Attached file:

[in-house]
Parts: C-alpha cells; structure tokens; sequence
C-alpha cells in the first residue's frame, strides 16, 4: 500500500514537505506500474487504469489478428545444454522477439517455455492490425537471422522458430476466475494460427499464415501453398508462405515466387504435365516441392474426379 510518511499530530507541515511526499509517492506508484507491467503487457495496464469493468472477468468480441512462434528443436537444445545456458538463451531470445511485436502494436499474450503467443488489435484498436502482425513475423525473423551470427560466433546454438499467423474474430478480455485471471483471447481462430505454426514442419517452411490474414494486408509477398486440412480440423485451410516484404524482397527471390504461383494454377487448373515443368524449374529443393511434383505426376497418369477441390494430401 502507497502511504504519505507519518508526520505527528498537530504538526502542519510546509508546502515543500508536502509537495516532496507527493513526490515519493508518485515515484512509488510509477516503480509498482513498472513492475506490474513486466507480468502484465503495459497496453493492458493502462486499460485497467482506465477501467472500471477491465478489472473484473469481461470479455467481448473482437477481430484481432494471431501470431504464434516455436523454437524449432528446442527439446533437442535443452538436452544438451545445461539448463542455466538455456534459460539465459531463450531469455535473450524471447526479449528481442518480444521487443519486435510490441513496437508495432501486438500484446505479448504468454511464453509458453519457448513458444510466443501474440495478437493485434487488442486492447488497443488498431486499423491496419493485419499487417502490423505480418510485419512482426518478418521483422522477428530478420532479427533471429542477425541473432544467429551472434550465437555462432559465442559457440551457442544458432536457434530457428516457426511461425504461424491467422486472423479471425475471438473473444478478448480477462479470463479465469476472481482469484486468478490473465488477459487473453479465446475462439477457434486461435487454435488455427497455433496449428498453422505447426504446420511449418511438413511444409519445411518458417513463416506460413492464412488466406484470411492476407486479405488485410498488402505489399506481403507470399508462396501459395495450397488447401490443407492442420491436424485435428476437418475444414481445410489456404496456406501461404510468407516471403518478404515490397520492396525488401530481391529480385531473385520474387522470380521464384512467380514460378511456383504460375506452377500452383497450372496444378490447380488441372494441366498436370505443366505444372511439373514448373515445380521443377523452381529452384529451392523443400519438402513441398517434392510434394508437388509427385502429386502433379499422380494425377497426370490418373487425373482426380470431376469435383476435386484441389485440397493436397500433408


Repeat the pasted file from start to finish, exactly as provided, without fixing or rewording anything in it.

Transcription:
[in-house]
Parts: C-alpha cells; structure tokens; sequence
C-alpha cells in the first residue's frame, strides 16, 4: 500500500514537505506500474487504469489478428545444454522477439517455455492490425537471422522458430476466475494460427499464415501453398508462405515466387504435365516441392474426379 510518511499530530507541515511526499509517492506508484507491467503487457495496464469493468472477468468480441512462434528443436537444445545456458538463451531470445511485436502494436499474450503467443488489435484498436502482425513475423525473423551470427560466433546454438499467423474474430478480455485471471483471447481462430505454426514442419517452411490474414494486408509477398486440412480440423485451410516484404524482397527471390504461383494454377487448373515443368524449374529443393511434383505426376497418369477441390494430401 502507497502511504504519505507519518508526520505527528498537530504538526502542519510546509508546502515543500508536502509537495516532496507527493513526490515519493508518485515515484512509488510509477516503480509498482513498472513492475506490474513486466507480468502484465503495459497496453493492458493502462486499460485497467482506465477501467472500471477491465478489472473484473469481461470479455467481448473482437477481430484481432494471431501470431504464434516455436523454437524449432528446442527439446533437442535443452538436452544438451545445461539448463542455466538455456534459460539465459531463450531469455535473450524471447526479449528481442518480444521487443519486435510490441513496437508495432501486438500484446505479448504468454511464453509458453519457448513458444510466443501474440495478437493485434487488442486492447488497443488498431486499423491496419493485419499487417502490423505480418510485419512482426518478418521483422522477428530478420532479427533471429542477425541473432544467429551472434550465437555462432559465442559457440551457442544458432536457434530457428516457426511461425504461424491467422486472423479471425475471438473473444478478448480477462479470463479465469476472481482469484486468478490473465488477459487473453479465446475462439477457434486461435487454435488455427497455433496449428498453422505447426504446420511449418511438413511444409519445411518458417513463416506460413492464412488466406484470411492476407486479405488485410498488402505489399506481403507470399508462396501459395495450397488447401490443407492442420491436424485435428476437418475444414481445410489456404496456406501461404510468407516471403518478404515490397520492396525488401530481391529480385531473385520474387522470380521464384512467380514460378511456383504460375506452377500452383497450372496444378490447380488441372494441366498436370505443366505444372511439373514448373515445380521443377523452381529452384529451392523443400519438402513441398517434392510434394508437388509427385502429386502433379499422380494425377497426370490418373487425373482426380470431376469435383476435386484441389485440397493436397500433408